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What is a Truck’s “Black Box” and How is it Used After an Accident?

Posted on December 15, 2023

In the aftermath of a truck accident, investigators often turn to a critical piece of technology called the “black box” installed in trucks. While commonly associated with airplanes, trucks are equipped with their own version of this data recorder, officially known as an Event Data Recorder (EDR). This electronic device holds key information that can significantly impact accident liability and legal proceedings.

What Data Does a Black Box Contain?

Black boxes typically record 30 days of data at a time before writing over the stored information. They typically will contain the following types of information:

  • The truck’s average speed
  • How frequently the truck was driven above a speed limit that is predetermined on the vehicle
  • The highest rate of speed during the trip
  • Daily or monthly engine activity that shows if the truck driver’s hours exceeded federal regulations
  • Whether the clutch was engaged
  • Whether there was a sudden deceleration
  • Brake switch status (if and when the truck driver applied any brakes)
  • Load factor
  • Following distance
  • Force of impact
  • Airbag deployment times
  • If a seatbelt was engaged
  • Maintenance issues
  • Current throttle position (%)
  • Steering angles
  • The tilt of the vehicle
  • Engine oil pressure
  • Tire pressure and additional information.

Once an accident occurs, the recorded data is often transmitted to the trucking company or a hired third-party company.

How Black Box Data Can Be Used as Evidence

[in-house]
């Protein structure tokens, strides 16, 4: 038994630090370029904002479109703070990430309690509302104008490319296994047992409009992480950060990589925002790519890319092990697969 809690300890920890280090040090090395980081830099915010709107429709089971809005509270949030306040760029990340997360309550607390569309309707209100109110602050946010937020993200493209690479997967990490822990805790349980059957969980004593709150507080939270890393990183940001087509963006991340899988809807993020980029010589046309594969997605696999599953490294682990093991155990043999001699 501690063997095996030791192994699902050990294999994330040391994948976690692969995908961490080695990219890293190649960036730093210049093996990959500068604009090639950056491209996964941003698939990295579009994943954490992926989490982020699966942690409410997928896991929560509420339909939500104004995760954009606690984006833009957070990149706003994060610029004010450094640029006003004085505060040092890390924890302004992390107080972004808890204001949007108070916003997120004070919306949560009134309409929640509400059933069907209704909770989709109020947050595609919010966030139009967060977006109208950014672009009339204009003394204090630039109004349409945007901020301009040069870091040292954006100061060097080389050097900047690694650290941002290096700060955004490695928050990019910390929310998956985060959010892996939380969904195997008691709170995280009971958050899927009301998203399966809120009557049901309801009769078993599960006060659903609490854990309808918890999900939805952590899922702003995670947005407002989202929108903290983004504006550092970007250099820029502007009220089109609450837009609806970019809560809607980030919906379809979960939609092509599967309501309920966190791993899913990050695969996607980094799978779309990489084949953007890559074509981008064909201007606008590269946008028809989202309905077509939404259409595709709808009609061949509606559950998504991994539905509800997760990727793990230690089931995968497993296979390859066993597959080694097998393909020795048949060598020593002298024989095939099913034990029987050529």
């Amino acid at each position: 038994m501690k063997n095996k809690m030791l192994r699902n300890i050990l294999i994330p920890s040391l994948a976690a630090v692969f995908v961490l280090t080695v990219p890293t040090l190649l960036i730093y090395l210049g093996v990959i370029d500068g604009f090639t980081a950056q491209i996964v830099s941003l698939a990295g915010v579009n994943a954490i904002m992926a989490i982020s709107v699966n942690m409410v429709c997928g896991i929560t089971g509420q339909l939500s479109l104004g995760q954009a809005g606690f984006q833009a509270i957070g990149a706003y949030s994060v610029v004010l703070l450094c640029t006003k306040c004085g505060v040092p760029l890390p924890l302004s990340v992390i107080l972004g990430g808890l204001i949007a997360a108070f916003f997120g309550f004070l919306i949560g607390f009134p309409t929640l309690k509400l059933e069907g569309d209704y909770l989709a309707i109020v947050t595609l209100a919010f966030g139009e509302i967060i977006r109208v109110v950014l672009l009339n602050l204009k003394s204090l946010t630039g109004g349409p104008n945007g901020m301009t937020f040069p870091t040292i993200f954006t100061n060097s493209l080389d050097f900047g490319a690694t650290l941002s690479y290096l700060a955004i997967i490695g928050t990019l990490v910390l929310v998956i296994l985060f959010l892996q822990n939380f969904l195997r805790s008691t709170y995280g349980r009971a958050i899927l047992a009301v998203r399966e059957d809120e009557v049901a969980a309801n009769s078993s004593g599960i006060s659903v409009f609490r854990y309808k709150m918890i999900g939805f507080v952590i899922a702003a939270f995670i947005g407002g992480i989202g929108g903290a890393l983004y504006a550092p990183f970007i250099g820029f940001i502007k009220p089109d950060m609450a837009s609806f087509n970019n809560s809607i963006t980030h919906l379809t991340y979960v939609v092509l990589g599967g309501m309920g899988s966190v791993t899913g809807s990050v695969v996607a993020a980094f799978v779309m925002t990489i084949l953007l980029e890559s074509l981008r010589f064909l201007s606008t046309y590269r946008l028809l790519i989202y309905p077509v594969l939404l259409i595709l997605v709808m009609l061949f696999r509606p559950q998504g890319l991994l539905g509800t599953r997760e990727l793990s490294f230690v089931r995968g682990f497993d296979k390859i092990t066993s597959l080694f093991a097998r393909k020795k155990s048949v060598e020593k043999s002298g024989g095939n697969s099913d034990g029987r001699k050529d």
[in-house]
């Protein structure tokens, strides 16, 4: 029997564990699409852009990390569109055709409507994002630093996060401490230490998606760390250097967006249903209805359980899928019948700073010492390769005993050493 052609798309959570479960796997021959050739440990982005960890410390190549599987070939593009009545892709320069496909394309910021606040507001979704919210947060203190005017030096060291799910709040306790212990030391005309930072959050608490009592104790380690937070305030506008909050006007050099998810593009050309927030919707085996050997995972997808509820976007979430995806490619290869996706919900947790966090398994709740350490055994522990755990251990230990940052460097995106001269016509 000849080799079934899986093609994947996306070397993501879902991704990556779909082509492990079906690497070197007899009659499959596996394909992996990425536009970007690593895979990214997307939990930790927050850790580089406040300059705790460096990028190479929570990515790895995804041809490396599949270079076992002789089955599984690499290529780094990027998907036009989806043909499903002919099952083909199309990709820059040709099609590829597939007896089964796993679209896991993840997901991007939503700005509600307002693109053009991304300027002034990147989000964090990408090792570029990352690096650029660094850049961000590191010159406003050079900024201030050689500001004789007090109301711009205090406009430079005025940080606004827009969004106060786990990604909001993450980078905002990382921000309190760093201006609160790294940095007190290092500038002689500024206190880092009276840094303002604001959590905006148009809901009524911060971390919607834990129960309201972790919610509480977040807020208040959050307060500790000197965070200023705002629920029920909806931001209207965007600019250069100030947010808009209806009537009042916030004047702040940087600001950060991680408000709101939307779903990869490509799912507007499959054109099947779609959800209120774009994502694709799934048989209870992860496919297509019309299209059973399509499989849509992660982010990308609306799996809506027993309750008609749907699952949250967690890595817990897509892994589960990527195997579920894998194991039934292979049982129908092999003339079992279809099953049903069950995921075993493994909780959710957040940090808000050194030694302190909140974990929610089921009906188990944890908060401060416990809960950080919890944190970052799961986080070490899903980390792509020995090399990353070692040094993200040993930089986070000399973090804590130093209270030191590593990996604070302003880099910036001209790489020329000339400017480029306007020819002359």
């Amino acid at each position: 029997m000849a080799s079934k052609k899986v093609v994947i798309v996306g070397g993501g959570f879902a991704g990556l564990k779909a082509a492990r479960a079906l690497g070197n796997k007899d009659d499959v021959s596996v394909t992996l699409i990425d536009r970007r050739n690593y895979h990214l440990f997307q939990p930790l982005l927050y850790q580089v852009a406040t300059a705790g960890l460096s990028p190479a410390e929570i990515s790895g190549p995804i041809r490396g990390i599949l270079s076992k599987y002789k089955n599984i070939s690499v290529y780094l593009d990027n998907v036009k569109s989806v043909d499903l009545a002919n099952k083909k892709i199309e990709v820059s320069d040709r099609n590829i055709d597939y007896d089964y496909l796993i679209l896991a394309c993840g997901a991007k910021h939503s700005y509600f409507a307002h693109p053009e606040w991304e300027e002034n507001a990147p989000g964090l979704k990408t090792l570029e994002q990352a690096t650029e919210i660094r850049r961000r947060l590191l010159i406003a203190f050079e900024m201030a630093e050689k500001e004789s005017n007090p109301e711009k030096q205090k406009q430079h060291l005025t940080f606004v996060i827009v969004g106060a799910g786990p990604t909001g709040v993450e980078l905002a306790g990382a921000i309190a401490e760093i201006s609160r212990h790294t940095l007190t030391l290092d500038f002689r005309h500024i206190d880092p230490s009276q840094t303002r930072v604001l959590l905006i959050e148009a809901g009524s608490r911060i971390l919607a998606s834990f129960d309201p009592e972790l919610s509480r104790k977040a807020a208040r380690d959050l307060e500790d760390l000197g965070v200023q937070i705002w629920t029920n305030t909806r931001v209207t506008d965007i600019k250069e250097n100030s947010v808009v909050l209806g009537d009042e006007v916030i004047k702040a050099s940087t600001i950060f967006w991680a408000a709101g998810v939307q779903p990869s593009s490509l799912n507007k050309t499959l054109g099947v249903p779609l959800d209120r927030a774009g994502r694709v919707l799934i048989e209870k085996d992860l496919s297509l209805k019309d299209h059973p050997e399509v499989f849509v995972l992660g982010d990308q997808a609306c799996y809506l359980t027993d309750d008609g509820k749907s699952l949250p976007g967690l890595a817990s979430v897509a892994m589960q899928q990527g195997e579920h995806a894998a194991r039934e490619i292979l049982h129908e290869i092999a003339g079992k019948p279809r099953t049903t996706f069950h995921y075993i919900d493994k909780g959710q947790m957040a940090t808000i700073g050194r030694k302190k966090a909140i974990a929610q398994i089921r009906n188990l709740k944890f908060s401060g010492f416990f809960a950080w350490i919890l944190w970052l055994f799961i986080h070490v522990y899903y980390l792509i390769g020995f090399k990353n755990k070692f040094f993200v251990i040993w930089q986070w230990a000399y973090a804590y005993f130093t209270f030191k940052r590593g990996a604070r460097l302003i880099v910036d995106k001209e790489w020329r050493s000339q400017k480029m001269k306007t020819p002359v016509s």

Accident investigators use data from the black box to reconstruct the sequence of events leading up to and during the accident. This aids in understanding the dynamics of the collision, including the actions of the truck driver and other contributing factors.

Determining Fault

The recorded information is crucial in determining fault. It can reveal whether the truck driver was speeding, if brakes were applied in a timely manner, whether there was a mechanical or part failure, and other factors that may contribute to or mitigate liability.

Verifying Driver Statements

The data can be compared with statements from the truck driver and other witnesses. This verification process adds an objective layer to the investigation, ensuring accuracy in the reconstruction of events.

Evidence in Legal Proceedings

The information stored is admissible as evidence in legal proceedings. Attorneys use this data to support their arguments, whether they are representing the injured party, truck driver, or other involved parties.

How to Preserve Black Box Evidence

Your attorney must act quickly by sending a spoliation letter to the trucking company to ensure the black box evidence is preserved. Sending a spoliation letter warns a trucking company and their insurer to hold onto any evidence related to a crash. Once they receive the letter, they have a legal duty to ensure that relevant evidence is not deleted, thrown out, discarded, or missing. If black box data disappears or gets destroyed after a letter has been sent, it can be significant evidence of fault, strengthening your case.

Contact an Attorney Today

If you or a loved one has been seriously injured in a truck accident, it is imperative to consult a trusted Waco truck accident lawyer quickly. They will immediately begin investigating and preserving evidence to build your case and guide you through the claims process. Call (713) 225-0500 or message us online to arrange a free consultation today.